Gabe Newell is one of at least two talking heads
in the game developer arena that believes Microsoft's Windows 8 platform is bad for PC gaming (Blizzard is the other
), and so he's put into motion a strategy to port the Steam
platform over to Linux
. Regardless of whether or not his reasons are sound, the Linux community has to be stoked, right? You would think so, but not everyone sees Valve's venture into open-source territory as a good thing.
Richard Stallman, software freedom activist and creator of the GNU Project, believes there's an ethical dilemma with having non-free DRM'd games on GNU/Linux.
"I suppose that availability of popular non-free programs on GNU/Linux can boost adoption of the system. However, our goal goes beyond making this system a 'success'; its purpose is to bring freedom to the users," Stallman explains. "Thus, the question is how this development affects users' freedom.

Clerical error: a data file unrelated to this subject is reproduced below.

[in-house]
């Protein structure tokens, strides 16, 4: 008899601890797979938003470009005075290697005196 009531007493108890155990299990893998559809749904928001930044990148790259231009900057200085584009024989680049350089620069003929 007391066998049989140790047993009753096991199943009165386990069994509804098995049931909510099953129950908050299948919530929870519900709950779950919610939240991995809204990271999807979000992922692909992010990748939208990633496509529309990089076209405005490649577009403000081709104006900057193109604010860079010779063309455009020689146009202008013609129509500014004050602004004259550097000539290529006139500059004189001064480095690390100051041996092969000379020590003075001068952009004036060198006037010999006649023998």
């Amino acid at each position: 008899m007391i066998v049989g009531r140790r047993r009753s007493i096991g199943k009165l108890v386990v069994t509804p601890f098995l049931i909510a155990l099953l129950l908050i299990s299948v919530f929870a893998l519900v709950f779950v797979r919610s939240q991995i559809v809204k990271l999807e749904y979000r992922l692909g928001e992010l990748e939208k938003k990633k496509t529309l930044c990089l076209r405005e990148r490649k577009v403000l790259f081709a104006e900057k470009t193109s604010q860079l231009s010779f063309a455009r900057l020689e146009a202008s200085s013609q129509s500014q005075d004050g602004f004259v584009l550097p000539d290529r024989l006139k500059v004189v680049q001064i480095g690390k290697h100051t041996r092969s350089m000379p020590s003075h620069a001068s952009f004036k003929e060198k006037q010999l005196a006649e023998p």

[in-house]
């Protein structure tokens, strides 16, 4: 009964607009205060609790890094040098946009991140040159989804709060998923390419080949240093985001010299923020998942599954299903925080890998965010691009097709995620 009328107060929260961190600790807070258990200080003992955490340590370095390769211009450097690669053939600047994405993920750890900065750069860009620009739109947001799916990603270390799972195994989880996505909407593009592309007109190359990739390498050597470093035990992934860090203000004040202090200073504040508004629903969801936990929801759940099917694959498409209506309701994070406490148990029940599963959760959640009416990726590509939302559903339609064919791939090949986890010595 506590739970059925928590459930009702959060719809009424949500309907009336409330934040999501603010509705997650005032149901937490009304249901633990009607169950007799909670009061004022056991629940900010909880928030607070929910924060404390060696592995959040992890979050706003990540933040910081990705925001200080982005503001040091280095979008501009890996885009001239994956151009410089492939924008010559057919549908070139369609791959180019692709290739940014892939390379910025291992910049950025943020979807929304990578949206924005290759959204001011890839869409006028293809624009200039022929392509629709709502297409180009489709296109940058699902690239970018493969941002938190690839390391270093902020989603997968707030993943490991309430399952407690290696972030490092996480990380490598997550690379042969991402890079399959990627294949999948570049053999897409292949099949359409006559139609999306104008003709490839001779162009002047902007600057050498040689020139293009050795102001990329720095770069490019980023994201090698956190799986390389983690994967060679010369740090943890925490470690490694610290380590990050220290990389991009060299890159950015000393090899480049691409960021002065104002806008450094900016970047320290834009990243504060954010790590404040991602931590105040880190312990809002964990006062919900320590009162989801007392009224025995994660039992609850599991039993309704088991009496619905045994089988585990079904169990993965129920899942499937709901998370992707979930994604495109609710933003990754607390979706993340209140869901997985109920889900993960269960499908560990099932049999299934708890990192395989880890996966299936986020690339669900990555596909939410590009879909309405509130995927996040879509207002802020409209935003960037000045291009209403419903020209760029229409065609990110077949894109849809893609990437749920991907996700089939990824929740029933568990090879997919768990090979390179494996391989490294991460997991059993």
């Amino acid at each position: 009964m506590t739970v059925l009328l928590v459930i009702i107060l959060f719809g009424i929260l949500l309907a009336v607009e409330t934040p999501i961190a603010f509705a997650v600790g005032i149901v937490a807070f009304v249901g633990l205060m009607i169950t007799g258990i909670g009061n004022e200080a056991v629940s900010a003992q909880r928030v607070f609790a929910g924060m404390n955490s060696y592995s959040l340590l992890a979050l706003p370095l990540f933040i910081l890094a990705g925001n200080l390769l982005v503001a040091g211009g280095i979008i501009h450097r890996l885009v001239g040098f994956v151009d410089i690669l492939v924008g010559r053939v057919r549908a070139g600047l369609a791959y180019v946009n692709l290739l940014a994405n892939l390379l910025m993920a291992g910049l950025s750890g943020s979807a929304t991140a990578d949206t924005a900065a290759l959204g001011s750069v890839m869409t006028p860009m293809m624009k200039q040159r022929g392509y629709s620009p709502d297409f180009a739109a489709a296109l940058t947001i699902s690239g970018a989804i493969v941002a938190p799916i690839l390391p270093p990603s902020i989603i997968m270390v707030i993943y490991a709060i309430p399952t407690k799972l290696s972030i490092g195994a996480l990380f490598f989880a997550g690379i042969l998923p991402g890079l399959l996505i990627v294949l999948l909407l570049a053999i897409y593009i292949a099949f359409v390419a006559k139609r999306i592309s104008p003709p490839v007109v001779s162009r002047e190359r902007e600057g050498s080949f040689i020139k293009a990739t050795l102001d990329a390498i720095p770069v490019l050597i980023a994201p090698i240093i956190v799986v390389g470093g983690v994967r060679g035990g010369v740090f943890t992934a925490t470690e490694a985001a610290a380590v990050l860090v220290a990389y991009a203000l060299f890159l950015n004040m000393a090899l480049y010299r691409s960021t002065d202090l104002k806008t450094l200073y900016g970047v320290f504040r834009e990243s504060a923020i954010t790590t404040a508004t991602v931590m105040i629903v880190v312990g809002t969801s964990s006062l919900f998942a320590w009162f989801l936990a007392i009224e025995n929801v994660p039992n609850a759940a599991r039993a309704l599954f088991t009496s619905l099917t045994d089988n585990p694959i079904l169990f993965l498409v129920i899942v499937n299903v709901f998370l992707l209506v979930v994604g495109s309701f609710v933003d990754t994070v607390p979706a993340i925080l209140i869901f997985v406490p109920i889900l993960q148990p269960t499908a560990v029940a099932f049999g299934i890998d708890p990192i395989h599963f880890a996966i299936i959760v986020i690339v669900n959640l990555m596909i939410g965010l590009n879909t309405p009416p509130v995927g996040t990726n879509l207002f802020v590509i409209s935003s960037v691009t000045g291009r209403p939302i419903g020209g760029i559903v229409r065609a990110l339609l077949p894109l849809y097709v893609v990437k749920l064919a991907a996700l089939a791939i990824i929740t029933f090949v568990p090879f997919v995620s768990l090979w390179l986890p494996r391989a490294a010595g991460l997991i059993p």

"Non-free game programs (like other non-free programs) are unethical because they deny freedom to their users (game art is a different issue, because it isn't software). If you want freedom, one requisite for it is not having non-free programs on your computer. That much is clear."
At the same time, Stallman acknowledges that if you're going to play these games anyway, you're better off playing them on Linux than on Windows, the latter of which is the greater of two evils (between Windows and non-free DRM'd games).
"Thus, in direct practical terms, this development can do both harm and good," Stallman continues.
It's important to note that Stallman isn't calling for a boycott against Valve, at least not directly. Instead, he proposes not talking about the availability of Valve's games on Linux as a show of support for his cause. It's sort of a 'bury your head in the sand' approach, though we suspect there will be a good many Linux users who will not only embrace Steam on their open-source platform of choice, but will gladly talk about it.